How the Lego Movie raises the bar for brand storytelling

A Danish company that sells small plastic bricks is about to convince millions of people around the world to pay to see one giant advertisement. This speaks volumes about the power of brand storytelling.

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The Lego Movie opened in UK cinemas last week. Before it even made these shores, it had already broken its $60m budget, taking $69m in the first week of UK sales alone. Make no mistake, this will be one of the hit films of 2014.


There is, however, an elephant in the room that we must address. This is an advert for a children’s toy – a 100 minute long one at that. So what is compelling men and women, adults and children, to hand over their money to be subjected to a huge marketing push? If there is one thing that the Lego Movie will teach us, it is the true power of brand storytelling.

Ideas inspire, product’s don’t.

There is a phrase that often gets trotted out at sales training events; “You’re not selling a bed, you’re selling a good night’s sleep” (you may have heard similar variants). The principle is that the product isn’t the reason that people feel motivated to buy, probably because what you’re trying to sell is actually fairly uninspiring, but it is what the product enables them to do that is inspiring. This is the principle that Lego has worked on since it was founded in 1949.

Of course, they’re not the only brand doing this. BT is currently trying to convince me to switch broadband providers by telling me about the dating exploits of some socially awkward middle-class students. Whenever a pair of TOMS Shoes is bought, another pair is donated to a child suffering poverty in Africa, and we’re led to believe that our apple pies are loving baked by a Mr Kipling, who doesn’t actually exist.

Like a fast internet connection or a pair of shoes, small plastic bricks (on their own) aren’t particularly interesting. However, when you throw in the imagination of an eight-year-old who wants to make a huge tower, a spaceship, a plane, a tank, a racing car, a football stadium, a giant house with guns on the roof or whatever else I could come up with in the confines of my bedroom, they suddenly become very interesting.

The point is that Lego didn’t sell those ideas to me, I made them up all by myself, and that is what will make the Lego Movie such a phenomenal success.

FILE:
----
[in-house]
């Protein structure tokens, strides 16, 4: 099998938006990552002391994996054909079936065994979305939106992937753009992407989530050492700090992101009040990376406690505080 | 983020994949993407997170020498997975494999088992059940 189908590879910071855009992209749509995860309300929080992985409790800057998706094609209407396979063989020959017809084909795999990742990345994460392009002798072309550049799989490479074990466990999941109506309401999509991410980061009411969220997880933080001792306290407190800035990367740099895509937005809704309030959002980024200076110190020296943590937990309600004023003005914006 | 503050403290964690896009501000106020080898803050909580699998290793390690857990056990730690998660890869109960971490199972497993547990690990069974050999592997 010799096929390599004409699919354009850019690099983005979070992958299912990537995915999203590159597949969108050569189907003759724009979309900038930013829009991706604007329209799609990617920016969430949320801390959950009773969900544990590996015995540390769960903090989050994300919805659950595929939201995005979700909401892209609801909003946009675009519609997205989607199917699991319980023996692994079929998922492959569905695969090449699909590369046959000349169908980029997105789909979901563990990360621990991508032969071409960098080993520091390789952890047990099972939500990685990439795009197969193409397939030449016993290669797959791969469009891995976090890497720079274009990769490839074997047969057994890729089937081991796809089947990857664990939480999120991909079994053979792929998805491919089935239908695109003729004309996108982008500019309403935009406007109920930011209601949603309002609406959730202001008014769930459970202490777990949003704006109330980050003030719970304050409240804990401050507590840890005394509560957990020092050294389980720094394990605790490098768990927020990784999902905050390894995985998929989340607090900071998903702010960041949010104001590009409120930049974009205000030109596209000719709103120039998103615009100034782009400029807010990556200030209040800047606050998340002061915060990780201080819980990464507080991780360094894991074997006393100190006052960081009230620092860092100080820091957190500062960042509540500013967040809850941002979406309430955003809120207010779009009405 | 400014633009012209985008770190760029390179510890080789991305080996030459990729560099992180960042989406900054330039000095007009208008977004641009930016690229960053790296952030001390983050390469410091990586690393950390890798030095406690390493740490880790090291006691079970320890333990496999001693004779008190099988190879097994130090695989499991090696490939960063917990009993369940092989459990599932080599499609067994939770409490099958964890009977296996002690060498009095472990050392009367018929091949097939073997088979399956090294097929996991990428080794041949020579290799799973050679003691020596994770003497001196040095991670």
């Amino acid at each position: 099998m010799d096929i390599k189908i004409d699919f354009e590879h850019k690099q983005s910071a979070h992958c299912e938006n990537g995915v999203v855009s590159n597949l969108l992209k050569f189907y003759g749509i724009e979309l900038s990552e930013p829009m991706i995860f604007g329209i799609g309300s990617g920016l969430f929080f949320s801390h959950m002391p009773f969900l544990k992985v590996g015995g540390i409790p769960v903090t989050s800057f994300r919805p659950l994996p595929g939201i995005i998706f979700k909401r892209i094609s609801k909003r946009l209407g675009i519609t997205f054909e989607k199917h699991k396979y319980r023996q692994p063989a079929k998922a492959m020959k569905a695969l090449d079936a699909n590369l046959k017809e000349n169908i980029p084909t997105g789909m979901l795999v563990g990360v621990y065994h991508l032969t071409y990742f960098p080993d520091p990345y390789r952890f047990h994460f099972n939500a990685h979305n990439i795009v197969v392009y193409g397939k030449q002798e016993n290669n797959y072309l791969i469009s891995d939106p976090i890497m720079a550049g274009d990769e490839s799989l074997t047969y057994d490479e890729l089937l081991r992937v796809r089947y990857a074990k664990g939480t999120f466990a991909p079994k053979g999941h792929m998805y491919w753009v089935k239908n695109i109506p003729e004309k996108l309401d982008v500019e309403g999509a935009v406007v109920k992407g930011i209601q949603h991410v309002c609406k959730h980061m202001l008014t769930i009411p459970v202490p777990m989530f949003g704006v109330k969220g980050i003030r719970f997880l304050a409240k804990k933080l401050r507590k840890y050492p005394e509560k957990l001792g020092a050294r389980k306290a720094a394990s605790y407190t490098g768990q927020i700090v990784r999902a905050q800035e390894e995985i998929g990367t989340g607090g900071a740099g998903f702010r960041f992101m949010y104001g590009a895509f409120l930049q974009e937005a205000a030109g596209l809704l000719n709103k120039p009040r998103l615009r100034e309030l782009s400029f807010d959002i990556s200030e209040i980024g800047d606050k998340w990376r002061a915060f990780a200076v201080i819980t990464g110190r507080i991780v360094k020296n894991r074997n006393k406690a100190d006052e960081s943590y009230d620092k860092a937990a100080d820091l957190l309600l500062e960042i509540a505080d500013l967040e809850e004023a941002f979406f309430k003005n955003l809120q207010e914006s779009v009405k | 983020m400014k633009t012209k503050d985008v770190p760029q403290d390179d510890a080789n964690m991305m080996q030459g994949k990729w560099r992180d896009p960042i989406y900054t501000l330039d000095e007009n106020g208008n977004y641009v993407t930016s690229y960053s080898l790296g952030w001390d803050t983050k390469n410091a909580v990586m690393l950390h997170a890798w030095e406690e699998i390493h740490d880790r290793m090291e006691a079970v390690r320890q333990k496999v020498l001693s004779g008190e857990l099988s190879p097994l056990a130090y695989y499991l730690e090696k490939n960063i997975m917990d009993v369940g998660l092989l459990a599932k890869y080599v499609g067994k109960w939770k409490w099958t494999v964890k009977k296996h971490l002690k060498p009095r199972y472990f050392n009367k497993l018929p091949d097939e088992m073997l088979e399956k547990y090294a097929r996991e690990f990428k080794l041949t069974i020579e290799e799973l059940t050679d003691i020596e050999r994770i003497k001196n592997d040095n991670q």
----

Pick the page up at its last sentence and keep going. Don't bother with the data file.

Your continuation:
Like many, I’ve seen the trailers for the film and I’ll admit, it is certainly appealing to the eight-year-old within me. I’ve created those stories, where the good guys have to save the world from evil, on my bedroom floor and now I can see it on the big screen. Even 20 years later, this movie absolutely plays on my love for my favourite toy.

So how do brands recreate this success without investing $60m in a movie with Warner Bros, or building six amusement parks around the world?

Understand who buys your product, and why.

Understanding the factors that motivate your customers to purchase is critical to getting your brand story right. When you know this, you know how to inspire them.

Lego’s entire brand message is about enabling young people to come up with amazing creations, to create their own stories and to let their imagination run free.

As a holiday company, are you selling a cheap holiday or two weeks of family relaxation in the sunshine, with clear blue seas lapping at your feet? Do electrical retailers sell big TV screens, or do they sell an immersive home cinema experience with a world of entertainment little more than a click away?

When you understand the real motivations for engaging with your brand, you can create a story that reflects them.


There is good reason why sportswear brands associate themselves with the most talented and most prominent sportsmen and women in the world. Those personalities inspire others to better themselves, to take up the challenge and to be the best that they can be.

If I want to improve my waning football skills, a recommendation for a new pair of boots from a leading footballer is a very compelling message.

Nike has been doing this for years. Its ‘Parklife’ ad put 90s football stars on the pitches at Hackney Marshes. Several years later, Guy Richie’s ‘Take It to the Next Level’ campaign shared the journey from Sunday league to international superstar – a journey that many will never stop dreaming of.

Lego achieves this aim by making its product so incredibly versatile. Whether it is the builders of tomorrow or future storytellers, Lego’s success is underpinned by how creative it allows its customers to be.

Use nostalgia to your advantage.

Many of the millions of people who see the Lego Movie in the coming weeks and months will do so through nostalgia. Lego is a product that has spanned generations.

Whether it is using the aforementioned Mr Kipling to take people back to the smells and the tastes of their mother’s home baking, or a US auto manufacturer playing on the hardworking, blue-collar image of Detroit or Microsoft reminding us how things used to be in the 90s, nostalgia is a huge selling point.

Keep your narrative consistent.

Keeping your story consistent is critical to get consumers to buy into your brand story. If you have a wide and diverse range of products, you need to think about how these individually connect with your story and you need to have that narrative at the forefront of every decision you make.

If you don’t, you’ll end up with a narrative that is confused, unclear and ultimately, uninspiring.

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